When Professor Andrea Smith was a young child, she had a clear sense that the world was not fair. Her mother encouraged her to explore this concept further, which led Andrea to volunteer to help women. She also developed a passion at a young age for working as a community organizer. Now Andrea is a professor of Media and Cultural Studies at University of California, Riverside. She blogs and writes about oppression and has been nominated for the Nobel Prize for Peace. Andrea will be guest speaker at the Friends of Women’s Studies Annual Dinner on Feb. 25, 2015. I recently had the chance to ask Andrea a few questions about her work.
Q: What motivated you to become a volunteer and an activist?
A: I was always thinking about what did or did not work for this situation or for this group. My work is really about trying to change things for people who have been in need of healing because of the way our culture is set up.
Q: Your blog is titled “Andrea 366: the 18 Year Plan To End Global Oppression.” Where did that phrase come from?
A: When I was doing research about the Native American boarding schools—where children were sent and separated from their tribal culture—and learning about how we could help people heal from that experience, I found that the Japanese concentration camp survivors took an average of 18 years to recover from that traumatic situation. I thought, “Why not try to do more?” and so I had the idea we ought to aim to end oppression on a worldwide scale.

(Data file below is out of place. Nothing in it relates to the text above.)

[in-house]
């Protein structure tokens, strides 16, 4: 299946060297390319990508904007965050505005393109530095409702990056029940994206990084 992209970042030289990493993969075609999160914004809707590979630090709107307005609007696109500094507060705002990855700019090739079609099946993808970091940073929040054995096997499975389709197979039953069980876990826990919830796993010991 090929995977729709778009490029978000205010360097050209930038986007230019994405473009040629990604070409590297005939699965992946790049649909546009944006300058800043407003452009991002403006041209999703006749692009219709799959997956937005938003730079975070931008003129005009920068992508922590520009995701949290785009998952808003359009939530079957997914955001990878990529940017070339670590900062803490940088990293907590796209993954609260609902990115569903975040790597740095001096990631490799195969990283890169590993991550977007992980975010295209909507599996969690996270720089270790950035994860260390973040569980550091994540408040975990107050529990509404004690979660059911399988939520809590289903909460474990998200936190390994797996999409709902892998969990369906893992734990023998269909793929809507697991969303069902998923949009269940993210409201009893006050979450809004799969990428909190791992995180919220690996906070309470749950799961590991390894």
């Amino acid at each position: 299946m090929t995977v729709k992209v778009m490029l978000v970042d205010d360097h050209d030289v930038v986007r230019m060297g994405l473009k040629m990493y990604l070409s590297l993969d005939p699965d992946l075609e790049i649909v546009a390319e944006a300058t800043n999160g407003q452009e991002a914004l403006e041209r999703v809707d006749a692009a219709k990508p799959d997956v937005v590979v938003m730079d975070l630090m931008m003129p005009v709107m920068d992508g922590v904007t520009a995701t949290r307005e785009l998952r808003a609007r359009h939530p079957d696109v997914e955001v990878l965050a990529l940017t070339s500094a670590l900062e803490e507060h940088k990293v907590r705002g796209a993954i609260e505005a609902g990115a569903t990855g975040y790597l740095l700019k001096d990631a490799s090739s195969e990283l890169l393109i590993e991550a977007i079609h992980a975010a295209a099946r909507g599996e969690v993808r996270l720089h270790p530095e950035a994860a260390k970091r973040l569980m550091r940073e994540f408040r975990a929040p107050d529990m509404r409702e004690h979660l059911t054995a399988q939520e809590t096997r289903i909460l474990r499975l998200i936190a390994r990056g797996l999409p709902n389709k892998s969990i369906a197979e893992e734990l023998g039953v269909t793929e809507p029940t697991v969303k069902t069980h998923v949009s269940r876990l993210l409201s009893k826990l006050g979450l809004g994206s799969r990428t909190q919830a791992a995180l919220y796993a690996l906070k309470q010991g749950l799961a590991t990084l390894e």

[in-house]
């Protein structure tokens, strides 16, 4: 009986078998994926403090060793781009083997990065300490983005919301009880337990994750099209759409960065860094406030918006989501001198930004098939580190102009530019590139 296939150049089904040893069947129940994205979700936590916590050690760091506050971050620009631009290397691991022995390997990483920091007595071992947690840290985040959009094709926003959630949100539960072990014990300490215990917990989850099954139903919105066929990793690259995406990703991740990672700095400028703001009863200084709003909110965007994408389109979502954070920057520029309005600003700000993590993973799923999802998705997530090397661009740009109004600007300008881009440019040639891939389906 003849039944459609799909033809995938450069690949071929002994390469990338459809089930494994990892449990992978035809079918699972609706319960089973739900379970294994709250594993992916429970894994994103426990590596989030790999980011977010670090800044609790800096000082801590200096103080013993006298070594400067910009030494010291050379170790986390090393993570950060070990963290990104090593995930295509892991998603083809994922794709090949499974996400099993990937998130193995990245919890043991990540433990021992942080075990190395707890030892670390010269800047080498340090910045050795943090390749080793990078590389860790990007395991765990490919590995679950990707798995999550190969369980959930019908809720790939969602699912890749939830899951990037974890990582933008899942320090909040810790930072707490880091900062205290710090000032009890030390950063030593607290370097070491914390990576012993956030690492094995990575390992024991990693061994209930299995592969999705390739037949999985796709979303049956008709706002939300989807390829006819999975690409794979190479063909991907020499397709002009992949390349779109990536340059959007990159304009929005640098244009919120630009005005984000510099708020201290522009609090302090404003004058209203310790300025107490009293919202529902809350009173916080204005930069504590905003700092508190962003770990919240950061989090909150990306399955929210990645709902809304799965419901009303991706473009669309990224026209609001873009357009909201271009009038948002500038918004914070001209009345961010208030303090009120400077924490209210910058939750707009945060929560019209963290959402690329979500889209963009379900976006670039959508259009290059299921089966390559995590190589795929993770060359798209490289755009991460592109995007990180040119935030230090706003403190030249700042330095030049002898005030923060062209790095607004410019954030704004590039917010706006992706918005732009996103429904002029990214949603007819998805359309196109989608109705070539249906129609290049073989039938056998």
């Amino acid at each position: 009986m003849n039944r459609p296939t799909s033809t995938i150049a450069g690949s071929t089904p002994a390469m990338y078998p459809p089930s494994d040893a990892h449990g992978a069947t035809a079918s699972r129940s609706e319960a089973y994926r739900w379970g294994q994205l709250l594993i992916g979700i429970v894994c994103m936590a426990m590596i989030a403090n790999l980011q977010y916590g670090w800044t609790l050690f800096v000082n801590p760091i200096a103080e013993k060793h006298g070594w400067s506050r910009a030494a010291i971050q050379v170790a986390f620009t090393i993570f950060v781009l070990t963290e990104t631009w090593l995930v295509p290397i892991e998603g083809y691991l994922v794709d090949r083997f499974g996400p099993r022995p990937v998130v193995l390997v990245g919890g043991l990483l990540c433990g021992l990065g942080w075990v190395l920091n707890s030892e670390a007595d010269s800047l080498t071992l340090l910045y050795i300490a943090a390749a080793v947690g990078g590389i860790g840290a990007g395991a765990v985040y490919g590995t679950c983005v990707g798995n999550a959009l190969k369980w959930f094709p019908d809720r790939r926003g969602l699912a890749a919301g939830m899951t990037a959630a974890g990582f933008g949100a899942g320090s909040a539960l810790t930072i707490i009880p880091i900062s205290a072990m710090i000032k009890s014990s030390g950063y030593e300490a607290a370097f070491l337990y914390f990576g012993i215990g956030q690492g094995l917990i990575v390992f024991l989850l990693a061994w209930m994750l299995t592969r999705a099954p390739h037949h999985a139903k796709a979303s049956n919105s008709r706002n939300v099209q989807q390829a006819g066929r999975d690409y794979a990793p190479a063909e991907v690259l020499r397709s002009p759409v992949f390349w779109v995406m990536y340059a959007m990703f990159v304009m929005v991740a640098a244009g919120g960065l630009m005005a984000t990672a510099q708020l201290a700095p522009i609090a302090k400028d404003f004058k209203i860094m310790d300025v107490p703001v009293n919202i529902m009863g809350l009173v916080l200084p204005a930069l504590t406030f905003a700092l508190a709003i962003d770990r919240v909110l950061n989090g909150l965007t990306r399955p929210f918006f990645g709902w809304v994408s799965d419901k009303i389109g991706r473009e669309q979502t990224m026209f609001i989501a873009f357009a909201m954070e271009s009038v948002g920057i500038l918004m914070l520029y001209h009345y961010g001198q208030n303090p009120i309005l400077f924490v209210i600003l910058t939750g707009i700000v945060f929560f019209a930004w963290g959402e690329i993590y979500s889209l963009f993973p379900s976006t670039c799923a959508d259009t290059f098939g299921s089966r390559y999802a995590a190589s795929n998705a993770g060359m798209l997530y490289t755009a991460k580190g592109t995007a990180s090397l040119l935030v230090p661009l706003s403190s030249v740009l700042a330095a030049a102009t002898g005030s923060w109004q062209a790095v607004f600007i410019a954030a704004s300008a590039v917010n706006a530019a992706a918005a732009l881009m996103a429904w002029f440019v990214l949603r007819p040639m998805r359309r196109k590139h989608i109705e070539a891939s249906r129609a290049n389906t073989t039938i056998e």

Q: You are an academic, a professor, and an educated woman. Your work teaching and writing has a big influence on students, and, through your work lecturing, on more groups of people. How can ordinary people work towards this goal of ending oppression?
A: There’s nothing about being an academic that enables you to work for justice. Really, it’s the responses from ordinary people who will change things, one issue at a time. The first thing is to never think you can’t do something that will contribute to solving a problem. The second is to find two or three friends who think this situation you see is not right and move forward to create awareness about it.
Q: On your blog, you have written about the use of “trigger warnings” by writers online or on class syllabi, which let people know that a particular topic or article contains something that may cause psychological stress. Can you talk more about this?
A: People have had personal histories and experiences which can make it hard for any situation to be completely safe for them. Sometimes, even a color could remind a person of a violent situation. I think it’s important and helpful to let people know that there could be something that might bring up a difficult response. Really, in the work I do, the subject matter alone may require a trigger warning. And though you can’t do it for every single thing, it’s really about helping people to have a safe space.
Q: You also serve as the North American delegate with the Ecumenical Association of Third World Theologians. How do you see the role of religion in helping to solve the problems of injustice for many people in the world?
A: We know that there are always complicated relationships with organized religions, but it’s also true that when people see a movie like “Selma,” they see that civil rights work happened within faith communities. Certainly, we know that we tend to focus on centralized religion, the large organization of the particular religion, and its hierarchy. But in ecumenical groups, the work is really about restoring relationships with each other, more from a spiritual place, one on one, person to person. That’s what’s required to restore justice. And that’s what we have to remember as we move through the challenges we’ve lived as activists.
Kathleen Fogarty works in library science and lives in Virginia Beach.